Peter Janson was keen to secure the services of Parsons for 1984, but for the first time the Melbourne socialite had competition for his services.
“Apart from Janson, there was Warren Cullen (Kmart), Peter Brock (HDT) and Frank Gardner (JPS Team BMW). I didn’t really consider BMW as I always wanted to run a V8. I went with Brock. Why wouldn’t you go there? It was the best team going then and I was paid $12,000 for the year. With Janson I was just being paid expenses.”
Racing for the best team in the country was a double-edged sword for Parsons. The resources available were second to none but the welcoming party was subdued.
“Larry (Perkins) got his nose out of joint as I was quicker than him and my teammate Slug (John Harvey)!”
Bathurst 1984 was the last of Group C era and saw HDT’s dayglo Marlboro Commodores finish a resounding 1-2. But it was anything but plain sailing for the number #25 car of Harvey/Parsons.
“The gearlever came out as I was going up Mountain Straight. It was in fourth and I somehow managed to get it back into the box and select third over the top. Mechanic Marty Watts had the right bolt and was able to fix it properly, but we lost a couple of laps. Peter wanted a 1-2 finish. He said, ‘Skip, don’t worry about it, rev the guts out of it, it will be fine!
“I had to claw 66 seconds off Alan Jones in second. And I did.”
Not surprisingly, Brock was keen for Parsons to co-drive with him in the 1985 endurance races, but Skippy was having none of it.
“I said, ‘Tell Slug, I’m driving with him and that’s that.
“Slug told me that I was going to cause a ripple to which I replied, ‘Who is Brock anyhow? He can find his own co-driver!’” Who was Brock? Only the team owner! Upon reflection, Parsons said this surprising amount of front from the then 26-year-old was due to the loyalty he felt to Harvey. He remembers that Brock got his nose out of joint and tensions were high in the Bathurst pits, particularly on the Saturday for Hardies Heroes.
Parsons says he was so gung-ho he was telling anyone in the team who’d listen he was ‘going to kick Brock’s arse in qualifying’.
Which he duly did, despite the likes of Lewis Brock and Graeme ‘Mort’ Brown trying to calm him down.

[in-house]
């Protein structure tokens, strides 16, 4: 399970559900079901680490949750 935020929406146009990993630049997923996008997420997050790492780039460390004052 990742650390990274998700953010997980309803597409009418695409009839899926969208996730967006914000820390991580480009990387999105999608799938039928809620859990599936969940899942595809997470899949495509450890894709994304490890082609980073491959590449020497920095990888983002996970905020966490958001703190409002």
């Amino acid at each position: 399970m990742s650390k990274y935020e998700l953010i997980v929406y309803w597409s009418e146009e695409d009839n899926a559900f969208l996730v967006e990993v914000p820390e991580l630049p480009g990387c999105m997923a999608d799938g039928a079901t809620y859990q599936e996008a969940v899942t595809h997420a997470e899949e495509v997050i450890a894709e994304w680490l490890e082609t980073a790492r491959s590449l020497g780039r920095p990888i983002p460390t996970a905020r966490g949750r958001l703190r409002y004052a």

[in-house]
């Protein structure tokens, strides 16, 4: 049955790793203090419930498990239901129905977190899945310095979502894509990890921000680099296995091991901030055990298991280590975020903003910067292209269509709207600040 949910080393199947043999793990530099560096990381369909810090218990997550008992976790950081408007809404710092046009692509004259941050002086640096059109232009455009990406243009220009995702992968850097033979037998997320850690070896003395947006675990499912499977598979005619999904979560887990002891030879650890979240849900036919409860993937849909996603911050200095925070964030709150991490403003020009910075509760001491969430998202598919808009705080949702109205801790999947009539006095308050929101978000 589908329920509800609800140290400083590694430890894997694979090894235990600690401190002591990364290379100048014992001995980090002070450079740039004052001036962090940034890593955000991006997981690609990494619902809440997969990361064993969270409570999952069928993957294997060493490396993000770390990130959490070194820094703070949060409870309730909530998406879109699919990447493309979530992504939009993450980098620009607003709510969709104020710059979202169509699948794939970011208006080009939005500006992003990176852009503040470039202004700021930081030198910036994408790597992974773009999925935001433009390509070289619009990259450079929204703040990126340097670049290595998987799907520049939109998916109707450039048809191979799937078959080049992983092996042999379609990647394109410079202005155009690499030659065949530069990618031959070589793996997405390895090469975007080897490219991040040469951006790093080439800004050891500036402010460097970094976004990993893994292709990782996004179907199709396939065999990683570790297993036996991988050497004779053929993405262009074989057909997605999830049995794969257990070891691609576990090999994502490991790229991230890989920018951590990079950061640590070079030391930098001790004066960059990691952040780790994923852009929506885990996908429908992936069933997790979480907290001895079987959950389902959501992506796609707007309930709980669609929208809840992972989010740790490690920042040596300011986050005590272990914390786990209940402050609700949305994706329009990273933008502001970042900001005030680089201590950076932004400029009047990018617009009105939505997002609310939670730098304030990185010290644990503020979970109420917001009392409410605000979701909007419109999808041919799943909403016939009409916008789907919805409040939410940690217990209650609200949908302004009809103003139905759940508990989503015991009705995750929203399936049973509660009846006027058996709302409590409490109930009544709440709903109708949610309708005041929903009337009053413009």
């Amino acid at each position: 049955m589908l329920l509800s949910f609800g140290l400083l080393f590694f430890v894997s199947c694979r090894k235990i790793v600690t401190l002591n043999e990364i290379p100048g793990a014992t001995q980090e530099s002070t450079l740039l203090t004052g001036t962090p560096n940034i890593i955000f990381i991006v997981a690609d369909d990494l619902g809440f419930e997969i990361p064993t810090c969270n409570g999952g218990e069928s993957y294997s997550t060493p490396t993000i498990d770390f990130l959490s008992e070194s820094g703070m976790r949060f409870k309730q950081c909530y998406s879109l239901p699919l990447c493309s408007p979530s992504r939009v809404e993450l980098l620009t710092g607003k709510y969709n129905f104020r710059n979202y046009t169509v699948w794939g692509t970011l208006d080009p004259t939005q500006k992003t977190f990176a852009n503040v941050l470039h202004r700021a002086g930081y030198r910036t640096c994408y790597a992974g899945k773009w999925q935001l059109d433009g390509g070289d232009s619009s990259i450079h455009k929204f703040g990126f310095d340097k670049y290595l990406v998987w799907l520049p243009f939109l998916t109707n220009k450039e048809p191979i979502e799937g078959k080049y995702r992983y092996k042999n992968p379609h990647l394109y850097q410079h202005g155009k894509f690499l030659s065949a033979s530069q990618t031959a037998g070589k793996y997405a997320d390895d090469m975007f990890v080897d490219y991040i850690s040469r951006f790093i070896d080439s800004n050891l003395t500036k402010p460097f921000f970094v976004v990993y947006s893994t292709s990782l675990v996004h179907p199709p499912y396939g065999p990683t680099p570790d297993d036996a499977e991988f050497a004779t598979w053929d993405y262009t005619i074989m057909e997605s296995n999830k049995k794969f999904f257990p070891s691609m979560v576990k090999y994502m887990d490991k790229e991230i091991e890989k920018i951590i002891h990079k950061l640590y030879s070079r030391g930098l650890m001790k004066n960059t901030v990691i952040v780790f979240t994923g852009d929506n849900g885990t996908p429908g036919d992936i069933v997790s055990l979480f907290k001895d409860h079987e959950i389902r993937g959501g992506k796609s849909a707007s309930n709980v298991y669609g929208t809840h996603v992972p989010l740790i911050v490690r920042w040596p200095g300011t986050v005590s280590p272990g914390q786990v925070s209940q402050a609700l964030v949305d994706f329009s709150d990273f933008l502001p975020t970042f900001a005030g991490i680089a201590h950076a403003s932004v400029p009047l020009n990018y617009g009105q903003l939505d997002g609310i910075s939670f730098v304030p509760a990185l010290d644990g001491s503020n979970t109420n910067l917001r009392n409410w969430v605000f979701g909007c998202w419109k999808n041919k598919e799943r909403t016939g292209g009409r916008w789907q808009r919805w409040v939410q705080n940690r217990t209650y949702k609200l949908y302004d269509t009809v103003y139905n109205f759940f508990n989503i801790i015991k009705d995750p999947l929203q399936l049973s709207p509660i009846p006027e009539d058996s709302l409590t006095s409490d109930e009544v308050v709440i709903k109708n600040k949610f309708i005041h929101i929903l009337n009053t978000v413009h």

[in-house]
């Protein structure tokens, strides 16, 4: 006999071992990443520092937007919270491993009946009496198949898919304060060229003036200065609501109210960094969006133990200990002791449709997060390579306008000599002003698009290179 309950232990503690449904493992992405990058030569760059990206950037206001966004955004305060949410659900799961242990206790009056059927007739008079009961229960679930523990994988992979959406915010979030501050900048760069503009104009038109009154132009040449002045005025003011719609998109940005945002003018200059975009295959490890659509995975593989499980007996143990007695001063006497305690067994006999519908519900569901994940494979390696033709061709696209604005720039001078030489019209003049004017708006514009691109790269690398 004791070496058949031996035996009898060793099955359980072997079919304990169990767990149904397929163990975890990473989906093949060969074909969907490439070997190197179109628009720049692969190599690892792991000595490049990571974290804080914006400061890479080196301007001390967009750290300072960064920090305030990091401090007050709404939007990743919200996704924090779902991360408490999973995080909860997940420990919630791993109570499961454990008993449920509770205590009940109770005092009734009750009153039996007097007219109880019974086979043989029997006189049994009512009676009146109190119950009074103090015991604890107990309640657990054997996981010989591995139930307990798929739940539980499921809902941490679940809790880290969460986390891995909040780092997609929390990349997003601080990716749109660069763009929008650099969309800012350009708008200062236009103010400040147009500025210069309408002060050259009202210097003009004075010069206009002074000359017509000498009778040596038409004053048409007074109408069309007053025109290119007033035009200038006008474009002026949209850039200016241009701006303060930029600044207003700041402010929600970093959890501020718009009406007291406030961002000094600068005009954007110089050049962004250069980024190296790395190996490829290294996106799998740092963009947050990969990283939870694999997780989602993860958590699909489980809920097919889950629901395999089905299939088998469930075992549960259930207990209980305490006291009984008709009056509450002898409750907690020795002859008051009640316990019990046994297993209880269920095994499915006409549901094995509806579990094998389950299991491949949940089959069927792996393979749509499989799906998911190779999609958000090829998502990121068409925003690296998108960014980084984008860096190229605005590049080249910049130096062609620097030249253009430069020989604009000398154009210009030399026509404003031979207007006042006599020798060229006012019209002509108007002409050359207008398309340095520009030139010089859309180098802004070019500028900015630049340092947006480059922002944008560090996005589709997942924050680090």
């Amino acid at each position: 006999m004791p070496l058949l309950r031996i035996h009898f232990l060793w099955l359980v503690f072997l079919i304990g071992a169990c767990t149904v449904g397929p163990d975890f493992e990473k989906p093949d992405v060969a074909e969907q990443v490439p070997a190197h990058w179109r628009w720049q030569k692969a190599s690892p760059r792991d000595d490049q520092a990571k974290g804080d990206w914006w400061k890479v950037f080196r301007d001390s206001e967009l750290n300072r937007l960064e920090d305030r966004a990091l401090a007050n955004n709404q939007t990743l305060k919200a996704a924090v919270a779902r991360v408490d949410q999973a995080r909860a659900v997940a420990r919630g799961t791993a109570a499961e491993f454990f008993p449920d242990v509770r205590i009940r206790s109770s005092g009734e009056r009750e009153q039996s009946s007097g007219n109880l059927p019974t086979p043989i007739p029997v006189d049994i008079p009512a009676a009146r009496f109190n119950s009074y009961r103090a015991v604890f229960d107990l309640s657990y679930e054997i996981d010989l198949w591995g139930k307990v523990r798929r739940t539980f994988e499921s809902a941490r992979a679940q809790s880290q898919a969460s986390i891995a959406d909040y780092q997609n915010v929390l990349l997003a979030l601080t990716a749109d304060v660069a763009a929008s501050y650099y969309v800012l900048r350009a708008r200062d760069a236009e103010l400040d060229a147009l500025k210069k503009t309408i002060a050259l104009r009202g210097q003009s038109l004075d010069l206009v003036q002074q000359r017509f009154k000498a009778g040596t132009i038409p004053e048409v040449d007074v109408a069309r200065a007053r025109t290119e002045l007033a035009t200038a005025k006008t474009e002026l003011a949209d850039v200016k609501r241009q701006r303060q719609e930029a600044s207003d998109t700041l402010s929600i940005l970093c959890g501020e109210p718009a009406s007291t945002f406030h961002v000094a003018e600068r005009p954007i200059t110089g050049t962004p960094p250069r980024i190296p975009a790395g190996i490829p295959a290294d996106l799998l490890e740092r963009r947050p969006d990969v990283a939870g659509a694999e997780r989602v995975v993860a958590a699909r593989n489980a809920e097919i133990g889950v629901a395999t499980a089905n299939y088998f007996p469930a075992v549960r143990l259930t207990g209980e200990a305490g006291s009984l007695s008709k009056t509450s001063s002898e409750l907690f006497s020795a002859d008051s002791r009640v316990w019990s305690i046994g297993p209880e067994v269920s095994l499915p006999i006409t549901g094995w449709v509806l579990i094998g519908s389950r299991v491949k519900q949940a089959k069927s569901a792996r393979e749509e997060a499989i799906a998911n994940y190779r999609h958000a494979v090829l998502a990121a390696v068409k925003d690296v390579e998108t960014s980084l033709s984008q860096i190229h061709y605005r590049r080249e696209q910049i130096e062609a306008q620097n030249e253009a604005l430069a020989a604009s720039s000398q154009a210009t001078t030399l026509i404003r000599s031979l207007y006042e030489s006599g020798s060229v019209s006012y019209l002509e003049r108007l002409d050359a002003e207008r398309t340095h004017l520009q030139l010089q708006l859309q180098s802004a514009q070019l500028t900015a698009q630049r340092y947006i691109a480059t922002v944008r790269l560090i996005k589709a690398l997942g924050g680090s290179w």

“We never had a falling out, but it was niggling,” recalls Parsons today. Not surprisingly, he had to look elsewhere for a drive in 1986…
“I went with Larry in his first year as a privateer. I was quicker than him at Sandown but we finished well down. At Bathurst we broke a gearbox mainshaft while running third. In early 1987 Larry took his Commodore to New Zealand. At Wellington I touched the fence whilst running second. We should have won,” laments Parsons, who was replaced by Denny Hulme for the Pukekohe race.
It looked like Parsons would miss out on a drive for Bathurst ‘87. Unusually for him, he took the initiative and picked up the phone and called an old mate who was also down on his luck.
“So I called Brock. I understood things weren’t great (Brock had just had his infamous bust-up with Holden over the polarizer) and I said to him, ‘Let’s team up and kick their arses!”
“He couldn’t pay me anything and said that there was no money for hotels, but my air tickets were covered. It was done on a handshake. There were a lot of betrayals. It was all wrong. All Brock wanted to be was the first Holden home. I told him we can do that.”
The story of how Brock, Parsons and Peter McLeod wrestled the 1987 James Hardie 1000 from the best factory touring car teams in the world has been told in these pages back in issue #33. But what does Parsons recall about this famous race?
“It really was done on a shoestring. Holden wouldn’t even sell us second hand parts, let alone new parts.”
What hasn’t been reported was that the #10 VL nearly came-a-cropper during Parsons’ stint.
“I was caught out in the wet on slicks. It was treacherous. I used every bit of lock to get it through The Cutting. I was the last guy out there on slicks but I got it back to the pits for Brock’s run to the flag. The rest is history.”
Peter Brock switched to BMW M3s for 1988 and Parsons was underwhelmed by the Bavarian buzzboxes. Unusually he had an early hit out in the M3 at the Symmons Plains ATCC round, which he wryly recalls.
“I was running late. I had to milk 350 cows. The car was sitting there ready for qualifying. I dived in the right-hand door and nothing. Oh shit! Had to run to the other door (the BMW was LHD). The crew laughed. We got a 1-2 in class, but we were miles off in pace.
“Compared to the Commodore, it was like chalk and cheese. Did I enjoy it? There was not
enough power; I thought it stopped and handled well enough.”
Parsons took a gap year in 1989 for personal reasons but vowed to return the following year. “It drove me mad,” he remembers. “I bought a big television and watched Bathurst at home without being disturbed.”
In 1990 Parsons shared a Brock Ford Sierra RS500 with Charlie O’Brien. He remembers the Sierra being a totally different kind of racecar.
“One minute you had no horsepower, then a split second later it went from 300 to 600 horsepower. On skinny tyres!” Their Sierra finished fourth at Sandown with Brock at the wheel and 11th at Bathurst. This was the last time he would race with Brock.